“Why should Britain send aid to India when it has a space programme?” is a complaint you often hear in the UK.
Well, here’s my answer.
First, what some people call ‘aid’ is actually business development. Both the Indian High Commission and the British Foreign, Commonwealth and Development Office (FCDO) insist that aid from the UK to India stopped years ago.
“Since 2015 the UK has given no financial aid to the government of India,” said the FCDO recently. “Most of our funding now is focused on business investments which help create new markets and jobs for the UK, as well as India.”
In any case, you could ask the same questions about any country’s space programme. Why does Britain fund a Space Agency when the NHS is in crisis and its schools are collapsing?
Second, India’s programme is not new, it began in the 1960s, shortly after US President Kennedy challenged his countrymen to land on the moon during that decade. Since then, it has steadily grown, bringing untold benefits to India: satellite technology to monitor crops and survey natural disasters; telemedicine and telecommunication for remote communities; employment for thousands of people; funding for high-tech businesses.
This all helps India to feed, educate and employ its people. It’s not a vanity scheme, it’s a crucial part of the country’s development story. As Martin Barstow, professor of astrophysics at the University of Leicester points out: “The money you spend in space isn’t really spent in space. It is spent on the ground.”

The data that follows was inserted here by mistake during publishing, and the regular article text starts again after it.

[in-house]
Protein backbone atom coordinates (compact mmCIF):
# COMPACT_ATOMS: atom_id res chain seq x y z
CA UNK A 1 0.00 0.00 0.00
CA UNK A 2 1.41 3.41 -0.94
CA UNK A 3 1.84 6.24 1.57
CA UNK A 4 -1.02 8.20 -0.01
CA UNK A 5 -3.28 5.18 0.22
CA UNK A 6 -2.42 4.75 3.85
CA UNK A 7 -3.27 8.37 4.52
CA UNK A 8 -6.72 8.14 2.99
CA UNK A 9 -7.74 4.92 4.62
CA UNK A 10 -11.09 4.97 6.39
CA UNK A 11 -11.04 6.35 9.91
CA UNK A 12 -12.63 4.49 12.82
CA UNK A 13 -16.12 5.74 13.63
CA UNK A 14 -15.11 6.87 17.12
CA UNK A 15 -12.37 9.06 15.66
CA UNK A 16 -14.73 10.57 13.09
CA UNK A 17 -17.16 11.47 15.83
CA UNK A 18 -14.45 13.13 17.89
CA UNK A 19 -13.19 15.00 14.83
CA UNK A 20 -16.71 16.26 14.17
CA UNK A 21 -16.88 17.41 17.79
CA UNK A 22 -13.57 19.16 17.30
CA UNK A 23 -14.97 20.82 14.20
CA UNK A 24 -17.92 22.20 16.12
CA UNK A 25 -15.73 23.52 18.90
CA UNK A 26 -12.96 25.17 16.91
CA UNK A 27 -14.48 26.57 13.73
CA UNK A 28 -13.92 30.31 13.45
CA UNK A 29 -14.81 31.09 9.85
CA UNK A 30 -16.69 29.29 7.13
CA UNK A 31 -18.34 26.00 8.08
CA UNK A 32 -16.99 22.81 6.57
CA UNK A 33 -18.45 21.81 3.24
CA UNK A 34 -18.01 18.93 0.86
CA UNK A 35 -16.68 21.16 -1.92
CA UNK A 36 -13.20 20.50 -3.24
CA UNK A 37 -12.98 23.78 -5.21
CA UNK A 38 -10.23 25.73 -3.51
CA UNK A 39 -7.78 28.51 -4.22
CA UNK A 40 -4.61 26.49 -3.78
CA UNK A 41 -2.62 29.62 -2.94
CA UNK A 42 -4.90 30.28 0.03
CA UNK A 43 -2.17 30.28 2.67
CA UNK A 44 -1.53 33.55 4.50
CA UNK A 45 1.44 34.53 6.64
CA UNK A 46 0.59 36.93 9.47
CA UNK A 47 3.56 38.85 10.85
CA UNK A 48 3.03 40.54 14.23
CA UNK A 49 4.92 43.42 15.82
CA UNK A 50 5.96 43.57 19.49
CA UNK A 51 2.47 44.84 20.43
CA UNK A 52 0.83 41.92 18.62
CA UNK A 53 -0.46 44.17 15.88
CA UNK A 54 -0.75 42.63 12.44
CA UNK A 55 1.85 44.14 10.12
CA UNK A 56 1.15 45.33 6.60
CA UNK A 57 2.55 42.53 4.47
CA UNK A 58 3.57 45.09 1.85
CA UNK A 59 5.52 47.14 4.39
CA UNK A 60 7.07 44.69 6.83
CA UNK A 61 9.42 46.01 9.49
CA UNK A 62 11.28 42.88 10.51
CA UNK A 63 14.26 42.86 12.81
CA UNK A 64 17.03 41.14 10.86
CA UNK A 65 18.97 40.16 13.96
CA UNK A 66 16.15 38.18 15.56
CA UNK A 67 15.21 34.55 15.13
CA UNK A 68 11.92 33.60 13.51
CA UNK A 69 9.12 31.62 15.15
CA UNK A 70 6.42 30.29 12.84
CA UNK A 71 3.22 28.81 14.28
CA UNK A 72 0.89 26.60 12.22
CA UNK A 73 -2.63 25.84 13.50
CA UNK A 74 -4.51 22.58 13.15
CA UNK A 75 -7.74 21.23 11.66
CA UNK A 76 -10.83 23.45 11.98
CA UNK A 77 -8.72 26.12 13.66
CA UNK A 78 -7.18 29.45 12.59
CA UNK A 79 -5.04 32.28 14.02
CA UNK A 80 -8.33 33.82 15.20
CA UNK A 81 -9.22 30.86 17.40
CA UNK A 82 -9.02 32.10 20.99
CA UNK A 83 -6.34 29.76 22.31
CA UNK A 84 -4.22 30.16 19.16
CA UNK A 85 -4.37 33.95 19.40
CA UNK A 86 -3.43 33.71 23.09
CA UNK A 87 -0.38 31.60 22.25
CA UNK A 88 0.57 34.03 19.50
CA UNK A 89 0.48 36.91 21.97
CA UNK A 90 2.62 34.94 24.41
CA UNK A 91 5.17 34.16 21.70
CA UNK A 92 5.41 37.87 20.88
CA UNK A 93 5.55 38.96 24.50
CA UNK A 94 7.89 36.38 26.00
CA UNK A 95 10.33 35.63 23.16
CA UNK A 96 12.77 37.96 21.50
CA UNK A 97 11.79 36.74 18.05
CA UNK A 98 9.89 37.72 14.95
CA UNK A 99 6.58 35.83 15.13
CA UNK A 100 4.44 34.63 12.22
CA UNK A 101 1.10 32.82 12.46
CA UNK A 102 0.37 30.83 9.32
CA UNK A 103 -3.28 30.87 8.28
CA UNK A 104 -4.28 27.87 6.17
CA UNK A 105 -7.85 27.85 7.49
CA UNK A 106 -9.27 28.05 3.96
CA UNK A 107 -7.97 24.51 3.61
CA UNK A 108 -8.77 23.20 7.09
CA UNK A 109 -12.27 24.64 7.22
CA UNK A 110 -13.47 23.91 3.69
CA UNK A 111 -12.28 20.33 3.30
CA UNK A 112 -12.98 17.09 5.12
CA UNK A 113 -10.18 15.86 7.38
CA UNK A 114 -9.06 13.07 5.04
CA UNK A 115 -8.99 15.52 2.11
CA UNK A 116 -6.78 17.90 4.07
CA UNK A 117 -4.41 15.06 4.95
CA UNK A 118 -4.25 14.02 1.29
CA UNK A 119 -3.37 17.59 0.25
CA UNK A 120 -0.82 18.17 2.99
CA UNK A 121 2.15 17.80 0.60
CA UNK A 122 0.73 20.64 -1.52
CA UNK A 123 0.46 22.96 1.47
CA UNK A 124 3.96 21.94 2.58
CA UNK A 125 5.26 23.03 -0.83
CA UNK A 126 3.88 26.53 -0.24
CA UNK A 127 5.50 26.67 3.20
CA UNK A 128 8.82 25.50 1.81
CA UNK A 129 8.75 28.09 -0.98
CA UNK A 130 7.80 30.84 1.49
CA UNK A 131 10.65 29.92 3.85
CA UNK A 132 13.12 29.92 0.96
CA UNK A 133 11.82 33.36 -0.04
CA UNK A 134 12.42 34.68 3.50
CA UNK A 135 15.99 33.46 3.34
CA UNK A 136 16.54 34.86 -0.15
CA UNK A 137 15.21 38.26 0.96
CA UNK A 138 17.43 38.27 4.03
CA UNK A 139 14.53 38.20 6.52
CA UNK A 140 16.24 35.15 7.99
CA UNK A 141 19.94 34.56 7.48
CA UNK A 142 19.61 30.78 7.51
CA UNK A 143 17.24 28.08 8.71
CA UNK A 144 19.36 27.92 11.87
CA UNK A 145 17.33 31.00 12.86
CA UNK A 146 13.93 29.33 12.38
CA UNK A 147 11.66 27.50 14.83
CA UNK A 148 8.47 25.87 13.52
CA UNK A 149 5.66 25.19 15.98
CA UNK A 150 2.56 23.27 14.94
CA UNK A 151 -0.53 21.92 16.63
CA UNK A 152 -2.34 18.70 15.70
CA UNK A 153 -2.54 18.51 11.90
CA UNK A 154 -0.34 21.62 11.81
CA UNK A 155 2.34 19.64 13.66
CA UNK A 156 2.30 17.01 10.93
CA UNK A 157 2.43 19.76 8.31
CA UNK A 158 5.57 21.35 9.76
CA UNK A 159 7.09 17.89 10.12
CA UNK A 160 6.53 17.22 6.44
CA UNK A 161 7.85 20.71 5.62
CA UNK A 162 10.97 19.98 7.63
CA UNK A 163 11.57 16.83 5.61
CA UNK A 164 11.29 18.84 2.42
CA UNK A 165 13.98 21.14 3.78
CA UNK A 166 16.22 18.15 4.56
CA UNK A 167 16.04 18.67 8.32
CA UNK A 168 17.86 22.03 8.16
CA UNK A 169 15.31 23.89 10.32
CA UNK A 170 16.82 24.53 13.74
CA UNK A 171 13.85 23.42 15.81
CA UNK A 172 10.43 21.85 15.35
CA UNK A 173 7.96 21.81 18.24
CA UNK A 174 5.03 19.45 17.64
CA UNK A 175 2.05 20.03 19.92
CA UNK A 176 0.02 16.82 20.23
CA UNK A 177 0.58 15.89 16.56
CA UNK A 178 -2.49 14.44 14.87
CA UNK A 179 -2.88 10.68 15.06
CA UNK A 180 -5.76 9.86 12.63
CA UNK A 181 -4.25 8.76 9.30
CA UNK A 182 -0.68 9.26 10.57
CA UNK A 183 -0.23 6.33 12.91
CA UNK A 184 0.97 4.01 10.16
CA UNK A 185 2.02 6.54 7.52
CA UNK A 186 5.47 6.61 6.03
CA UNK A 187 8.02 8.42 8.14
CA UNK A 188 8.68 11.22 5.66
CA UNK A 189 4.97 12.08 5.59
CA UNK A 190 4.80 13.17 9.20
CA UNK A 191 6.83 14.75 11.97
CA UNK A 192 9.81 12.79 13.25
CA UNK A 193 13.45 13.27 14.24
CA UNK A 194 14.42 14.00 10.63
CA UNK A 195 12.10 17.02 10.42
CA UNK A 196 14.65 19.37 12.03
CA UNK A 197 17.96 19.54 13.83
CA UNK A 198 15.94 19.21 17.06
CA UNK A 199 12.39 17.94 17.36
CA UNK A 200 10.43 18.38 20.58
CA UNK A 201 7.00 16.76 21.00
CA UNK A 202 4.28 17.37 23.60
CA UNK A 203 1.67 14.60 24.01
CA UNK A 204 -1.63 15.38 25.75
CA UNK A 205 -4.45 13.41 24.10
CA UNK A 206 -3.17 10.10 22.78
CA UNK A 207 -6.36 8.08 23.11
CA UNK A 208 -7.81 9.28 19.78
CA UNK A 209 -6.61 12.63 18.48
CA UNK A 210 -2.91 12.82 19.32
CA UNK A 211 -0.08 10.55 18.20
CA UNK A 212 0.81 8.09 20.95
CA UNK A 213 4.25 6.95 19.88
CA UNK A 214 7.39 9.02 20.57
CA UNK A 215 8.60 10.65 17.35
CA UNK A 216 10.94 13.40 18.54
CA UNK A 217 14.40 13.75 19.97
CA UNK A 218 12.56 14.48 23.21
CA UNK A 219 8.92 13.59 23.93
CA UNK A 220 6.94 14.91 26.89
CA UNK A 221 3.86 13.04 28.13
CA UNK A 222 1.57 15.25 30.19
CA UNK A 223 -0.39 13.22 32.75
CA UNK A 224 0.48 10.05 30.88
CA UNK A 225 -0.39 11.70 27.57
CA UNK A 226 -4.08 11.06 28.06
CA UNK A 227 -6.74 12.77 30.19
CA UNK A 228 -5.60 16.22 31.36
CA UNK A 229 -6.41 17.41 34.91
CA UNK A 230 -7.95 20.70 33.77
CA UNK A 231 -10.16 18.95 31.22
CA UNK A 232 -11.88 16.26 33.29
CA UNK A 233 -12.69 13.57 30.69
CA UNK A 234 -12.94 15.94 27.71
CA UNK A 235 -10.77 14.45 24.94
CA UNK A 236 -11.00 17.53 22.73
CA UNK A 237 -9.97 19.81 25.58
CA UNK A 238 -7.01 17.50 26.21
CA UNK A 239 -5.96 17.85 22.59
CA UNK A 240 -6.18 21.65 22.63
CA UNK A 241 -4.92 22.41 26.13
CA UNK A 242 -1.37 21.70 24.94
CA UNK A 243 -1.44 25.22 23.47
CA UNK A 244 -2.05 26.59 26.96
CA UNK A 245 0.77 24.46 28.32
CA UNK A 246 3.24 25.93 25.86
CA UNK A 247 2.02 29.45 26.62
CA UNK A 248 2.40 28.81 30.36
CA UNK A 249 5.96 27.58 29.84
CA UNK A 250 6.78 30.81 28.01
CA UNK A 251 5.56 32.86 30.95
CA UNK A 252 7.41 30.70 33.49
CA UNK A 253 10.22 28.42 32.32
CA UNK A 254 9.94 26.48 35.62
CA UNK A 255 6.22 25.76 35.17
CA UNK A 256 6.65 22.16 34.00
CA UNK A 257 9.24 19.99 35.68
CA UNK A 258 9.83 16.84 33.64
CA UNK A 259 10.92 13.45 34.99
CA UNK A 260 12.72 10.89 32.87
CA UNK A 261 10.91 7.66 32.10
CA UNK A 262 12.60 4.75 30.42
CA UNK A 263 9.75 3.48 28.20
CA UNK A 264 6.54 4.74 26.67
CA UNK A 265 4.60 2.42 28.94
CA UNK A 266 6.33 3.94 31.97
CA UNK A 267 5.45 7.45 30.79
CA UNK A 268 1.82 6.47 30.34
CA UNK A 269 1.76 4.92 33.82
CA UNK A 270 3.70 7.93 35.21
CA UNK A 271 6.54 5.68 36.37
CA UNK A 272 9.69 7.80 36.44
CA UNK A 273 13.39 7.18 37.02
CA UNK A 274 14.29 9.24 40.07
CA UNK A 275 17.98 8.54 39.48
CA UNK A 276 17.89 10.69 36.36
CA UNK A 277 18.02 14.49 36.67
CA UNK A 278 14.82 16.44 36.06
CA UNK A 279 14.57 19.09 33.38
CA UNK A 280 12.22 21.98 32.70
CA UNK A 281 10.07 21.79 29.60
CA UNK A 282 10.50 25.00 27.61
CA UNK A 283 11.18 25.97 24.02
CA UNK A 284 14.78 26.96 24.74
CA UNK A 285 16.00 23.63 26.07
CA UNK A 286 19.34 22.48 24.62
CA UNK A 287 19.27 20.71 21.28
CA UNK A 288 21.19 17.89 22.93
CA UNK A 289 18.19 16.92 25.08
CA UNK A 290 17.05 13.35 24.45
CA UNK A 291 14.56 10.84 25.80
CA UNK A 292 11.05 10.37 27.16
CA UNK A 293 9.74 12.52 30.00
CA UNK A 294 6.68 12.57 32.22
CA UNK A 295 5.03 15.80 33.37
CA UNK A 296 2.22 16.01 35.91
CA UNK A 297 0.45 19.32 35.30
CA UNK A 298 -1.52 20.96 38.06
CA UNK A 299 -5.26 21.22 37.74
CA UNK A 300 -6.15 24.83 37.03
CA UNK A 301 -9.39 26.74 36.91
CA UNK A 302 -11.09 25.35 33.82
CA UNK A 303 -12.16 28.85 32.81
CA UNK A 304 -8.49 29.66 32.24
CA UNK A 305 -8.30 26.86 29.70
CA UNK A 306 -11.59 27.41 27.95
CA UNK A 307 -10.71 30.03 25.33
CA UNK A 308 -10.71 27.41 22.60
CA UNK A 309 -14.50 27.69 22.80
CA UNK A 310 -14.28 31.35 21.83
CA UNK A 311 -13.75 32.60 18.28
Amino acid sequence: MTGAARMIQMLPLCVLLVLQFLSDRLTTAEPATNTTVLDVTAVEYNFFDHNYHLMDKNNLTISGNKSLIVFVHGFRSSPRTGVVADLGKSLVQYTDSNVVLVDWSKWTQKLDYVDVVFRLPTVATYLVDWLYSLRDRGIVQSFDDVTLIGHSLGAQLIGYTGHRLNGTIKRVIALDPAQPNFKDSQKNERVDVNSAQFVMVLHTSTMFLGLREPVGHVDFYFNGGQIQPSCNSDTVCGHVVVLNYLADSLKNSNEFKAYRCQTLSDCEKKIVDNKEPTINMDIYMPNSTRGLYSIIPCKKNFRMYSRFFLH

When India became the first country to land a spacecraft on the south pole of the moon in August this year, it gave Indians across the nation a tremendous sense of pride. Behind the scenes, it was a triumph on many levels. India spends just $1.3 billion per year on its space programme, compared with NASA’s annual budget of more than $20 billion.
The contrast of India’s successful landing with Russia’s disastrous mission a few days earlier (supposedly a far richer and more advanced space programme) was stark.
Business finance in India is part of the soft power the UK employs to further its own goals, including the trade agreement which promises to deliver such dividends to both the UK and India. Withdrawing the yearly £33.4 million that the Foreign Office sends to India would be a false economy, set against the potential rewards of a deal.
Historically, India was an astronomical pioneer, with roots going back 3500 years to the Vedas of the Indus Valley civilisation. The 6th century work the Aryabhatiya was the pinnacle of astronomical knowledge of its time.
So it shouldn’t be any surprise that, as India regains its confidence and international prestige, it is once more guiding the world’s understanding of the heavens.
This is yet another thing to be applauded about modern day India. It will benefit mankind, whether or not the UK withdraws its modest financial contribution.
Dinesh Dhamija founded, built and sold online travel agency ebookers, before serving as a Member of the European Parliament. His latest book, The Indian Century, will be published in the Autumn.